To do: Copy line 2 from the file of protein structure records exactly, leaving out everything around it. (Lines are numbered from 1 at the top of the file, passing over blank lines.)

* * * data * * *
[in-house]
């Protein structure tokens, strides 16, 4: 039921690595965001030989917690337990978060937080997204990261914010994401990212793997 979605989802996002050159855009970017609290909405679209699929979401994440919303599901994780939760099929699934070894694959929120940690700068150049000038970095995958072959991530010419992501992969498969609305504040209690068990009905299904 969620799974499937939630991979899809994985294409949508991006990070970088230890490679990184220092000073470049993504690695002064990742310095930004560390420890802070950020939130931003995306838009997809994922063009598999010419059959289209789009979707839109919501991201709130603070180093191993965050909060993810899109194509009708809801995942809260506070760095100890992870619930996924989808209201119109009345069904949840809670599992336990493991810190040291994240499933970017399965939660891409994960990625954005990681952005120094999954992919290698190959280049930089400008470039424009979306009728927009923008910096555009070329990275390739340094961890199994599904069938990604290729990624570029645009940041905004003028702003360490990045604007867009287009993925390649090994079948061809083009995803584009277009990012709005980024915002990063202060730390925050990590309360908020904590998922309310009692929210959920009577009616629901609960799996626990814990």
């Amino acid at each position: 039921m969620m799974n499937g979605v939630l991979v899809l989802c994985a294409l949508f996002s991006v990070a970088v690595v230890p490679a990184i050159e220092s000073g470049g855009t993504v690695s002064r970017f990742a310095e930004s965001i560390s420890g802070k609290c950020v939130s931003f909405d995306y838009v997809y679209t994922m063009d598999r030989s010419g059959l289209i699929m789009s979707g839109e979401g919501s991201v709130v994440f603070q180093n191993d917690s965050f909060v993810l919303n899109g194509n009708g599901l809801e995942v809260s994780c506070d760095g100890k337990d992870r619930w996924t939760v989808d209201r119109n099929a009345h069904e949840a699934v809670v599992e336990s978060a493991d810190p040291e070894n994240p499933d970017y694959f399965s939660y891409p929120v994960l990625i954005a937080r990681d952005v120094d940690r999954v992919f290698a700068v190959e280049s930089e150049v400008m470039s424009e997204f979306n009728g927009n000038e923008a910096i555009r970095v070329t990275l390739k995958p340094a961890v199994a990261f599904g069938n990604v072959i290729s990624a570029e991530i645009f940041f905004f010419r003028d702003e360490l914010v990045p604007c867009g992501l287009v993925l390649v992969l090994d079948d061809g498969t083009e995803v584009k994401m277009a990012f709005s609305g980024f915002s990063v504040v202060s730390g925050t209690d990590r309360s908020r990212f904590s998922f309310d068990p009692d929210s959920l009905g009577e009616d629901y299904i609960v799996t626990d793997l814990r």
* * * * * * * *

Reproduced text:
């Protein structure tokens, strides 16, 4: 039921690595965001030989917690337990978060937080997204990261914010994401990212793997 979605989802996002050159855009970017609290909405679209699929979401994440919303599901994780939760099929699934070894694959929120940690700068150049000038970095995958072959991530010419992501992969498969609305504040209690068990009905299904 969620799974499937939630991979899809994985294409949508991006990070970088230890490679990184220092000073470049993504690695002064990742310095930004560390420890802070950020939130931003995306838009997809994922063009598999010419059959289209789009979707839109919501991201709130603070180093191993965050909060993810899109194509009708809801995942809260506070760095100890992870619930996924989808209201119109009345069904949840809670599992336990493991810190040291994240499933970017399965939660891409994960990625954005990681952005120094999954992919290698190959280049930089400008470039424009979306009728927009923008910096555009070329990275390739340094961890199994599904069938990604290729990624570029645009940041905004003028702003360490990045604007867009287009993925390649090994079948061809083009995803584009277009990012709005980024915002990063202060730390925050990590309360908020904590998922309310009692929210959920009577009616629901609960799996626990814990």